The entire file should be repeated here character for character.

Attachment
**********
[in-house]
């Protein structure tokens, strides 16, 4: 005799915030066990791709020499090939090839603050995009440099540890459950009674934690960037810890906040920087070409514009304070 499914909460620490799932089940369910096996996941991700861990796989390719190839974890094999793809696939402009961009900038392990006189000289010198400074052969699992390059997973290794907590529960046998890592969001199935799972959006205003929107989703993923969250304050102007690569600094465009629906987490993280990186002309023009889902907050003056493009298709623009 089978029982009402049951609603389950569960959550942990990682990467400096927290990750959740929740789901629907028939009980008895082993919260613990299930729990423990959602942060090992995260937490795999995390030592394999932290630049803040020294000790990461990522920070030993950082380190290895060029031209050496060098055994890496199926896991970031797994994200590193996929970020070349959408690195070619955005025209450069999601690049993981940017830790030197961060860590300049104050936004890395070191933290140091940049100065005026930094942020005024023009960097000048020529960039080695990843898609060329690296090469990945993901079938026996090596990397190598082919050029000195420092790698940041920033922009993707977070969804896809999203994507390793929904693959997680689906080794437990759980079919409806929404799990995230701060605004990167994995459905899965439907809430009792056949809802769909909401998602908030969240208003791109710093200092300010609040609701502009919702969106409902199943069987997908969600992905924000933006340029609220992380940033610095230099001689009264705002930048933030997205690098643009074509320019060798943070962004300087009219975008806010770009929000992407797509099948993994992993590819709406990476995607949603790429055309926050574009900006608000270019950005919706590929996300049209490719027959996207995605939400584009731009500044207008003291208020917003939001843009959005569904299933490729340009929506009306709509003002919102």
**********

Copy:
[in-house]
């Protein structure tokens, strides 16, 4: 005799915030066990791709020499090939090839603050995009440099540890459950009674934690960037810890906040920087070409514009304070 499914909460620490799932089940369910096996996941991700861990796989390719190839974890094999793809696939402009961009900038392990006189000289010198400074052969699992390059997973290794907590529960046998890592969001199935799972959006205003929107989703993923969250304050102007690569600094465009629906987490993280990186002309023009889902907050003056493009298709623009 089978029982009402049951609603389950569960959550942990990682990467400096927290990750959740929740789901629907028939009980008895082993919260613990299930729990423990959602942060090992995260937490795999995390030592394999932290630049803040020294000790990461990522920070030993950082380190290895060029031209050496060098055994890496199926896991970031797994994200590193996929970020070349959408690195070619955005025209450069999601690049993981940017830790030197961060860590300049104050936004890395070191933290140091940049100065005026930094942020005024023009960097000048020529960039080695990843898609060329690296090469990945993901079938026996090596990397190598082919050029000195420092790698940041920033922009993707977070969804896809999203994507390793929904693959997680689906080794437990759980079919409806929404799990995230701060605004990167994995459905899965439907809430009792056949809802769909909401998602908030969240208003791109710093200092300010609040609701502009919702969106409902199943069987997908969600992905924000933006340029609220992380940033610095230099001689009264705002930048933030997205690098643009074509320019060798943070962004300087009219975008806010770009929000992407797509099948993994992993590819709406990476995607949603790429055309926050574009900006608000270019950005919706590929996300049209490719027959996207995605939400584009731009500044207008003291208020917003939001843009959005569904299933490729340009929506009306709509003002919102």